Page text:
Person Sheet

Name Mary Burt55,49,146,147
Birth 8 Nov 1711, Springfield, Hampshire, Massachusetts
Death 10 Jun 1792, Brimfield, Hampshire, Massachusetts50,148
Burial Baker Cemetery, Warren, Hampden, Massachusetts149
Father Dea. Henry Burt (1663-1748)
Mother Elizabeth Warriner (1670-1711)
1 Noah Hitchcock55,49,147
Birth 14 Jan 1716, Springfield, Hampshire, Massachusetts150
Death 12 Mar 1799, Brimfield, Hampshire, Massachusetts50,148
Burial Baker Cemetery, Warren, Hampden, Massachusetts149
Occupation Cordwainer, farmer
Father Lt. Nathaniel Hitchcock (1677-1765)
Mother Abigail Lombard (1682-1757)
Marriage 28 Nov 1738, Springfield, Hampshire, Massachusetts
Children: Noah Jr. (1739-1826)
Elijah (1741-1813)
Mary (1743-1820)
Hannah (1745-)
Jacob (1748-~1778)
Emma (1750-1791)
Doritha (ca1752-1813)
Samuel (1755-1813)
Daniel (1760-1838)
Notes for Mary Burt
Hyde50 has her given name only.

She is buried adjacent to her husband, with the following inscription.
" Mrs. Mary Hitchcock, wife of Mr. Noah Hitchcock died June 10 1792 in the 81 yr. of her age."149
Notes for Noah (Spouse 1)
Hyde72 gives the date of death as 13 May 1790, a typo in the year. His gravestone has the following inscription:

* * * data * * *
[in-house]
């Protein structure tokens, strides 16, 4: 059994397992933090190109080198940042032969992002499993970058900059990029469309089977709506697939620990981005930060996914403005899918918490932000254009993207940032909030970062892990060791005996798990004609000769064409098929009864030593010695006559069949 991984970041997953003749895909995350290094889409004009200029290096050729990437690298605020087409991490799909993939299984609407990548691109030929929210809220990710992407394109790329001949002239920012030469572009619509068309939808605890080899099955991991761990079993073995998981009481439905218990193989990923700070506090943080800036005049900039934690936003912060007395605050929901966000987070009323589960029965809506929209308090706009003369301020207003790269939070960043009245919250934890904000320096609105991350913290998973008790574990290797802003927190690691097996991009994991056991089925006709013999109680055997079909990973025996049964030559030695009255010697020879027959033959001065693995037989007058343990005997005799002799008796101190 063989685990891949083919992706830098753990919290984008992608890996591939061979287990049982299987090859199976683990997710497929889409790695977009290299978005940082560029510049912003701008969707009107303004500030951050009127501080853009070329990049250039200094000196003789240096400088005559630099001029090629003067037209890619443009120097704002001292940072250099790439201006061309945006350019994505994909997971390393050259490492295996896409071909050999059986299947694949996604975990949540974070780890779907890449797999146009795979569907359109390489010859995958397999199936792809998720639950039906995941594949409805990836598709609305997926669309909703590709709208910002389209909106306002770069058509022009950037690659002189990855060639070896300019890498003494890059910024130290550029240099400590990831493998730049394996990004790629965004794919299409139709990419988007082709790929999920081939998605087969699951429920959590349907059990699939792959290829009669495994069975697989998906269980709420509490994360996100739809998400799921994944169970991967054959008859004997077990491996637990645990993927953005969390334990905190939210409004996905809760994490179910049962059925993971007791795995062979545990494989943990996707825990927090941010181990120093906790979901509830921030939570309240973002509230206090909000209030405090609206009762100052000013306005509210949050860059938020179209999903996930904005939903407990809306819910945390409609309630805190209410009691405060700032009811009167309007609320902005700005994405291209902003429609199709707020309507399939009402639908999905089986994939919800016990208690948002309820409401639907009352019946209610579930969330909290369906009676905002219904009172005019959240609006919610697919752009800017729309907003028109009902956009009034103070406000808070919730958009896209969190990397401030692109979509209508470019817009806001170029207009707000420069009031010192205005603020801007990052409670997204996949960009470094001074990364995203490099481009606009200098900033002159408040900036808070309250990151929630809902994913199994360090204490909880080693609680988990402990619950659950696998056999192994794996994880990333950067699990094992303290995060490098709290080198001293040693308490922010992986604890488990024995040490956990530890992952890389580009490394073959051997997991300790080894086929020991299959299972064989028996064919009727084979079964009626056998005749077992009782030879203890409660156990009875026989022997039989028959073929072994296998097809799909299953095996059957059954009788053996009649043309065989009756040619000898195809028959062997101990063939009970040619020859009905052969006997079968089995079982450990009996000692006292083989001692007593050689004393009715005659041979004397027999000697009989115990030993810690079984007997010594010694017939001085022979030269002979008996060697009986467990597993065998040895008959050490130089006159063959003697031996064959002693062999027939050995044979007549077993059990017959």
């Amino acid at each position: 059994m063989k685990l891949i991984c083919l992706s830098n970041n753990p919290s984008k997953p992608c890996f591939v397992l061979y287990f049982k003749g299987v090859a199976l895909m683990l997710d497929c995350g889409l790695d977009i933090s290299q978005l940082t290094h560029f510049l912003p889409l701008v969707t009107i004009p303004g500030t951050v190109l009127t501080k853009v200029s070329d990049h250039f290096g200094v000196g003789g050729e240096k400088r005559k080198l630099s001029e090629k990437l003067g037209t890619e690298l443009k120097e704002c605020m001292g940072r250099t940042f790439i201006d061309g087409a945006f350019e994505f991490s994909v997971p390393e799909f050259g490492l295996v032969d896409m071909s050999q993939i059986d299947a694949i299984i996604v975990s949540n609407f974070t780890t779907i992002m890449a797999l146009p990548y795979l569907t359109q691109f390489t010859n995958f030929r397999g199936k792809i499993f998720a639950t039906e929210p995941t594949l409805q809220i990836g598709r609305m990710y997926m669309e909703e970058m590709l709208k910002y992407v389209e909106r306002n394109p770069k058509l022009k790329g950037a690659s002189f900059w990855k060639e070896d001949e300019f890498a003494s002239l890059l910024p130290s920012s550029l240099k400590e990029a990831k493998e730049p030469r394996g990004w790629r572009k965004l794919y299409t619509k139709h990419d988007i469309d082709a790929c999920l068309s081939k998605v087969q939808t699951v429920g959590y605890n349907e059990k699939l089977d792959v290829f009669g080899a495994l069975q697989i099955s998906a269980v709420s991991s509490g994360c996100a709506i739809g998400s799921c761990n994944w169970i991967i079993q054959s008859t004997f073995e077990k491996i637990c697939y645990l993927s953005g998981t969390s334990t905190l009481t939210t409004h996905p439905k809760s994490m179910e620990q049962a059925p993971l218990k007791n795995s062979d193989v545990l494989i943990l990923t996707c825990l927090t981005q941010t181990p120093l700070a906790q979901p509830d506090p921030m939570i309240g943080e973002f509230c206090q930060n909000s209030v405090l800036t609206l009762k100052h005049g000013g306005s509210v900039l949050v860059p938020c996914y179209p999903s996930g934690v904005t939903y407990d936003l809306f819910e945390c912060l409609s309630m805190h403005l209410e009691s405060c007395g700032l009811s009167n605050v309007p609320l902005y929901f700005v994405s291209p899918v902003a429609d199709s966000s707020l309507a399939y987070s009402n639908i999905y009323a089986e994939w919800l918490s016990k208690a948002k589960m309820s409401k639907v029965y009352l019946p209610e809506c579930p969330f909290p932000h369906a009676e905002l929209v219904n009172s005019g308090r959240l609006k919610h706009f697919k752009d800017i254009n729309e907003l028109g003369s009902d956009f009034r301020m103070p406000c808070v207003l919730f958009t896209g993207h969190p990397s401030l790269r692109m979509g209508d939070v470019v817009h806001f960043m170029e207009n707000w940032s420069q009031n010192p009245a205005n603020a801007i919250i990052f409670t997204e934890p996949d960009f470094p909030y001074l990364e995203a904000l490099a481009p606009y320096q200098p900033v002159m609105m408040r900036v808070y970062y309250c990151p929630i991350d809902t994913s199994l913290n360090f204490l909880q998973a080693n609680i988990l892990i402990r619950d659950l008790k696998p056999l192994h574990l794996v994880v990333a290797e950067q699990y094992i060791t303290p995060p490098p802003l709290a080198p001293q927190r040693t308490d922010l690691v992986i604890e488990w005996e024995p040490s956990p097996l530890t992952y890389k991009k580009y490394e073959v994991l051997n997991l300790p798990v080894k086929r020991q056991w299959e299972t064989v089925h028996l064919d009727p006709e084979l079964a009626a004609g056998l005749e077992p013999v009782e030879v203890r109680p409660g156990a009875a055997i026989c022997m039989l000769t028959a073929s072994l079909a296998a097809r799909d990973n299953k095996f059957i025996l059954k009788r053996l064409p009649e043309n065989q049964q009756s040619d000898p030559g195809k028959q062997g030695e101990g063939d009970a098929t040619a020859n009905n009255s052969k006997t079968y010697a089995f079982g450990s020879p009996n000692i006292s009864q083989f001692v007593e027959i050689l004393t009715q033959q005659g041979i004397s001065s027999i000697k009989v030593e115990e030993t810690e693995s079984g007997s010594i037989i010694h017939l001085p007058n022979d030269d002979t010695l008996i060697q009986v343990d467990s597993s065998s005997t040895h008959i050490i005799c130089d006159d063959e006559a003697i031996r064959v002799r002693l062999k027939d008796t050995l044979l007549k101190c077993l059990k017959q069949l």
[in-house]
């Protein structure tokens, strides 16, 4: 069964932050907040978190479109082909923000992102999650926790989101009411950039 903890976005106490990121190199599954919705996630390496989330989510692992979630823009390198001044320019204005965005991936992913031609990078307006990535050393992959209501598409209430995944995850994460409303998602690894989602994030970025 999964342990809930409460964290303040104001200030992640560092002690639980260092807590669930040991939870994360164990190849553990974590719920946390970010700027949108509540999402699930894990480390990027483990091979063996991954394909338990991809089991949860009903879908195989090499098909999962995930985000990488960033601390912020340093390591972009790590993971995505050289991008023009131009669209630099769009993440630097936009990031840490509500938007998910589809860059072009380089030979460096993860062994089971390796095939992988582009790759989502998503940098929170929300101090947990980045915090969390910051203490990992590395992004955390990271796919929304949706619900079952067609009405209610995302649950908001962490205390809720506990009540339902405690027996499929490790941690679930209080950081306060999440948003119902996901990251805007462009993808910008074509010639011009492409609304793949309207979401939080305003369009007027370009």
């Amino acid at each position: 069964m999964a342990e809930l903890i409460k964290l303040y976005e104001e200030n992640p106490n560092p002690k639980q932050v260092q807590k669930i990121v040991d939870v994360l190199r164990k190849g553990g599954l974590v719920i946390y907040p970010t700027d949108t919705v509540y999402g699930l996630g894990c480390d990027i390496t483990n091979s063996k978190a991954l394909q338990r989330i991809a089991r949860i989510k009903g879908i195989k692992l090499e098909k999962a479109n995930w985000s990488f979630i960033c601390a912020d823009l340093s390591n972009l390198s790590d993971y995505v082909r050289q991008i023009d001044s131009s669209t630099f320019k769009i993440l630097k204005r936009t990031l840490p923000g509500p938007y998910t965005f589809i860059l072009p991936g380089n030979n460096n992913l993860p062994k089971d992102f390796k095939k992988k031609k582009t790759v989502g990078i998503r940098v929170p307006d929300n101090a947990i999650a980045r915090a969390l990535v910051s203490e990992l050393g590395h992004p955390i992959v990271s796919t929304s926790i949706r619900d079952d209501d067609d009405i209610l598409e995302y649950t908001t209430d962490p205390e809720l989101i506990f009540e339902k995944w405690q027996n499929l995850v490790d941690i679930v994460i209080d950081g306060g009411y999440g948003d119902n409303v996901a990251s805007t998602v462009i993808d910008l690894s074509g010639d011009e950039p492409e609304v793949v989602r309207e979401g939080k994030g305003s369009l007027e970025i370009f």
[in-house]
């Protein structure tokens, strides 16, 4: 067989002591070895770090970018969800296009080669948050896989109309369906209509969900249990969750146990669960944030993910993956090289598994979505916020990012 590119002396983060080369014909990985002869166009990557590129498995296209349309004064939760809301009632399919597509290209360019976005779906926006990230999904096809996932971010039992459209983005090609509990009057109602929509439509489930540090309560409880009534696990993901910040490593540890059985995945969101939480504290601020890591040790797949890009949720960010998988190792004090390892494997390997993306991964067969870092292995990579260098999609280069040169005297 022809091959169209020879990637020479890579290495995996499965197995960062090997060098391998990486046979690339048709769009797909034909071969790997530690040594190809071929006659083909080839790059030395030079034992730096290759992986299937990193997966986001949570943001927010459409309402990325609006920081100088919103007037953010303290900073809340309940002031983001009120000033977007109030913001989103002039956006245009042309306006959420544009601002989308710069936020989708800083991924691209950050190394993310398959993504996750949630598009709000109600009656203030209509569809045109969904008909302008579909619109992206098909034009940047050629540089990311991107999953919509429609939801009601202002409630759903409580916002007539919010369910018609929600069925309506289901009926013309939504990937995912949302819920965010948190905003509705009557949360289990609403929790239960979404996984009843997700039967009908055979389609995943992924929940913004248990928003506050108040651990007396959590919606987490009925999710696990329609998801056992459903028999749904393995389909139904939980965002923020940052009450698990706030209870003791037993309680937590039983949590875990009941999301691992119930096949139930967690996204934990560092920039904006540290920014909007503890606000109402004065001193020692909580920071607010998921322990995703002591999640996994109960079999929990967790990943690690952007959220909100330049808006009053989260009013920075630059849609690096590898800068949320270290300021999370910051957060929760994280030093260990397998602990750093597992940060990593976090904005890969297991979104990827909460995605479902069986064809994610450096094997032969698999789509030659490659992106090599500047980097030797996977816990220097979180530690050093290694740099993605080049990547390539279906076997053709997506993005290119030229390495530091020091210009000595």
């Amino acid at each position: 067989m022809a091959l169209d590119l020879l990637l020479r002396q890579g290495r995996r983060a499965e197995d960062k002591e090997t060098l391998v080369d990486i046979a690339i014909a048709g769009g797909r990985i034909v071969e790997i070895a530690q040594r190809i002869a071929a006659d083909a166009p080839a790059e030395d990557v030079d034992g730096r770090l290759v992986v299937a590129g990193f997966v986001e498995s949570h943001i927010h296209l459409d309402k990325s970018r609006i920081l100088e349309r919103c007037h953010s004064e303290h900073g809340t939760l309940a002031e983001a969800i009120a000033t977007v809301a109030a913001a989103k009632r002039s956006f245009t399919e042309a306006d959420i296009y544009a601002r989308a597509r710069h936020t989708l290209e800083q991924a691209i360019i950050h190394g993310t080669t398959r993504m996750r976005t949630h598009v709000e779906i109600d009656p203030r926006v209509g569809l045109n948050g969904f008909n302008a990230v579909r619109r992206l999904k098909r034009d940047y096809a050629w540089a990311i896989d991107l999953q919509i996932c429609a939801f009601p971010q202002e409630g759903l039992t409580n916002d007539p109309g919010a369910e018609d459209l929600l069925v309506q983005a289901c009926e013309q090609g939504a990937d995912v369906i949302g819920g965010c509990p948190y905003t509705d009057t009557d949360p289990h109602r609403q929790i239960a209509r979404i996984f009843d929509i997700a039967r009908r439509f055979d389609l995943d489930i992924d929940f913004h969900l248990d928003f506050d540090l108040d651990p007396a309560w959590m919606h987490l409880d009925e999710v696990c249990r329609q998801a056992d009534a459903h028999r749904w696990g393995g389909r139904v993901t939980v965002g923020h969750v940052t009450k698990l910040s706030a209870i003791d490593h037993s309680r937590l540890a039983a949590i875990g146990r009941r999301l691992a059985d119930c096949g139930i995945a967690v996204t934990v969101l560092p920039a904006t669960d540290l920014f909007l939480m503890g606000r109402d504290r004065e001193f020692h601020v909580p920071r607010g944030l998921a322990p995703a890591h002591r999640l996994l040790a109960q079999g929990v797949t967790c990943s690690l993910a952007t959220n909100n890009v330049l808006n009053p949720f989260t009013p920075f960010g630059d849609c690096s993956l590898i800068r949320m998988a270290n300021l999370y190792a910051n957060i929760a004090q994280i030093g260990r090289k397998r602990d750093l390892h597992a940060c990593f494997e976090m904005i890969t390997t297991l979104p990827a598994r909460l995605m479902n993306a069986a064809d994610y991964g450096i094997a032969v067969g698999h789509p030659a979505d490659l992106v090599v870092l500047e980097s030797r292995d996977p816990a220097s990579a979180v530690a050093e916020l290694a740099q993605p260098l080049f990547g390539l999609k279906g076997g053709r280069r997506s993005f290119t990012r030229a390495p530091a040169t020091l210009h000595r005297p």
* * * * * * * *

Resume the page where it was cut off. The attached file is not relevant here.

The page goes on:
"Mr. Noah Hitchcock, who died May 12, 1799 in the 84th year of his age."149

He was a cordwainer in addition to a farmer. This meant that he did custom shoe work. The term is derived from Cordova, the town in Spain which made special leather for ladies shoes151. His lapstone, with a carved date of 1757, his pincers and hammer, were preserved as family heirlooms among his descendants as of 1876. Jesse Hitchcock succeeded him in the cordwainer business.

Noah first built his frame house on the site later occupied by Lemuel Allen, but took it down and moved it into the village. He erected it on the site occupied by Pliny F. Spaulding in 1876. After the house was sold out of the Hitchcock family it was moved yet again, this time to a site north of the Hitchcock school, where it was occupied in 1876 by Lyman Webster.152

Noah Hitchcock built a new animal pound of stone, forty feet square in 1762 in the park opposite she house of George Hitchcock. But the town refused to pay for "what Mr. Hitchcock calls a pound." This annoyed him considerably, and he later, in 1775, presented his bill for 3 pounds 6 s. 8 d. with interest for twelve years153.
Last Modified 11 Jul 2001 Created 30 Jan 2002 by EasyTree for Windows

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